Wednesday, October 01, 2008

A Tribute To The Original Keystone Tech. Or At Least My Original Keystone Tech.

When I first coined the term "keystone tech," I was hoping it might catch on, as everyone in the profession knows there is one in every pharmacy.  To be honest though, I had one very specific keystone tech in mind the first time I typed those words. The keystone tech who saved my ass. 

Some of you know when I moved to California I was making the transition from a small town Midwestern Rubeistan where everyone knew everyone and I filled 500 prescriptions a week with no fax machine and one phone line. Three thousand miles later, I had my first face to face meeting with a full scale corporate pharmacy meatgrinder. I was now tasked with getting 800 prescription orders out the door a day. Using software I had never seen before. My new employer thought 2 days should be long enough to bring me up to speed. Those of you in the profession can imagine how it went. I will never forget the feeling of realizing I had been a pharmacist for 8 years and I couldn't get this goddamned computer to do a refill. 

When I was done for the day I would go home to my apartment with no furniture and have all the time in the world to think about how I now had an ex-wife. Until it was time to get up again and try to figure out how to get the goddamned computer to do a refill. I can honestly say there were times when I wasn't so sure I wouldn't end up crawling back to Ohio to live in my Mom's basement. 

Except the original keystone tech wasn't about to give me that option. There were 800 fucking prescriptions to get out the door every day, and like it or not, I was gonna have to pull it together and get myself over a steep learning curve. Supportive, but never shy about threatening a kick in the ass, the original keystone tech drug my sorry ass over that curve and deposited me on the other side. I didn't kid myself, I knew it had nothing to do with her having any liking for little 'ol me, but I was damn glad the original keystone tech was there. There were prescriptions to get out the door.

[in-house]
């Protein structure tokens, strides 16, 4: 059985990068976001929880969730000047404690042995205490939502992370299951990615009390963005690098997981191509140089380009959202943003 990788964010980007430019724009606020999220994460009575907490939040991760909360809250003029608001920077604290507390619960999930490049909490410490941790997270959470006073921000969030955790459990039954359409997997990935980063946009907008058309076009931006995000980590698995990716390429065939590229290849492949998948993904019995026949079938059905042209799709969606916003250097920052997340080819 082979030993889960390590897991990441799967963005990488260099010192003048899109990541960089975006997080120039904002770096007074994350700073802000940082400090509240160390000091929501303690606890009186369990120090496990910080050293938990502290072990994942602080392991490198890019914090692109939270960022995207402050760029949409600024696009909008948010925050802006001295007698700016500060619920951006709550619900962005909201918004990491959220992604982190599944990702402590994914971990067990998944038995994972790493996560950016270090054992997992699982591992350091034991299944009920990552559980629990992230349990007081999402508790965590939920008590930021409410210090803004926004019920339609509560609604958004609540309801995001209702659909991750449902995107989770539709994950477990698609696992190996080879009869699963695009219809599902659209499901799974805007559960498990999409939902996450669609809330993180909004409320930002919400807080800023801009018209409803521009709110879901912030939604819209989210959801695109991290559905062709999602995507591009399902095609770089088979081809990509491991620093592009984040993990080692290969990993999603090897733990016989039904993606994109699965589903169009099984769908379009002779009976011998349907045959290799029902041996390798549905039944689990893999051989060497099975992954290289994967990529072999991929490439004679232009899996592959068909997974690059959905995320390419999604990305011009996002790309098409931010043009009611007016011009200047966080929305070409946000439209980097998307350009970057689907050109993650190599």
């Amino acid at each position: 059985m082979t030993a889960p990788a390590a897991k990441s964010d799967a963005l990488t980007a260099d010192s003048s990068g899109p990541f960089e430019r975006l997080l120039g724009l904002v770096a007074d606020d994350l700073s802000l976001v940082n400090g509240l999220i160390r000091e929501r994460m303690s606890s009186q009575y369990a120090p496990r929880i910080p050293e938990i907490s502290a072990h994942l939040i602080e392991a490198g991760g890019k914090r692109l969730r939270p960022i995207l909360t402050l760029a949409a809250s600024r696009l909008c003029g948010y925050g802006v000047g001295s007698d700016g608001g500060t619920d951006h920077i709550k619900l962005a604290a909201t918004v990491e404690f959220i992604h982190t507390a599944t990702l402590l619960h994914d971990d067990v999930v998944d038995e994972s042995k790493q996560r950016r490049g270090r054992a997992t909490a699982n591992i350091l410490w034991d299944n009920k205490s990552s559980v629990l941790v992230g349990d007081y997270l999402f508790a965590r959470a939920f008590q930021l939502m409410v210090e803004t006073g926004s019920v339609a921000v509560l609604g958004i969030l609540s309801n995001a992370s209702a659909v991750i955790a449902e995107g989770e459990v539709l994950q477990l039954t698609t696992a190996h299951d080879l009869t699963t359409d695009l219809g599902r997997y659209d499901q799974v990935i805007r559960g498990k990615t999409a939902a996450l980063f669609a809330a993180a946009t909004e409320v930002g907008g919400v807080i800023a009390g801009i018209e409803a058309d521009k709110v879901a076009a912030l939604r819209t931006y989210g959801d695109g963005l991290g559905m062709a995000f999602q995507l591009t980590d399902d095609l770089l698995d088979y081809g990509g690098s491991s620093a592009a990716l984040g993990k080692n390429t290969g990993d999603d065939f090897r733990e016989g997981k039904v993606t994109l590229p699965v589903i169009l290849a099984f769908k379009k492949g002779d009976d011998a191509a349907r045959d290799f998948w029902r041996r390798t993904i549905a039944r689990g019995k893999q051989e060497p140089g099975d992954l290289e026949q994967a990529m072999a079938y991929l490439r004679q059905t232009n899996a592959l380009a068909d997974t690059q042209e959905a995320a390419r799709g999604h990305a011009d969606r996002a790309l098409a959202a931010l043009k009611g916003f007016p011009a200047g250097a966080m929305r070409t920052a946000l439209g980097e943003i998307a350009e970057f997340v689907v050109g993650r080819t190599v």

Eventually things got better, but I don't have to tell you in a corporate meatgrinder pharmacy things are never good. One day some corporate types from the home office came by on one of their periodic "we're showing the little people we care" visits. They asked the original keystone tech if there was anything they could do to help us do our job. The original keystone tech told them. In no uncertain terms. It was beautiful. The corporates called the store manager the next day and told them to suspend the keystone tech for a week, thereby proving that the best way to advance in the world of personnel management is to lose your testicles. I called the corporate office. Naturally I had to leave a message. I told them that if my keystone tech was suspended, than I would be taking the week off as well. I said that if I did not hear anything from them I would consider the decision reversed and we would both be at work the next morning. I never heard anything, as returning my call would have required functioning testicles on their part. I think the original keystone tech might have liked me a little after that. 

I'm writing this because I found out tonight my original keystone tech has died. Evidently it was a violent death, but that wasn't the point of her life. What the original keystone tech taught me, besides almost everything one needs to know about how to run a corporate pharmacy, was that a person never really knows the legacy they leave behind. Today I'm not shy about telling you I'm a damn good pharmacist. If you don't employ me, you should let out a loud cry of sorrow that you once had the chance to hire me but didn't. And if you agree that I'm a cut above your average pill pusher, if I ever helped you out of a jam, if you've ever read anything here that maybe helped you out a bit, well then, you understand what I mean when I say you never really know what impact your life will have on the world.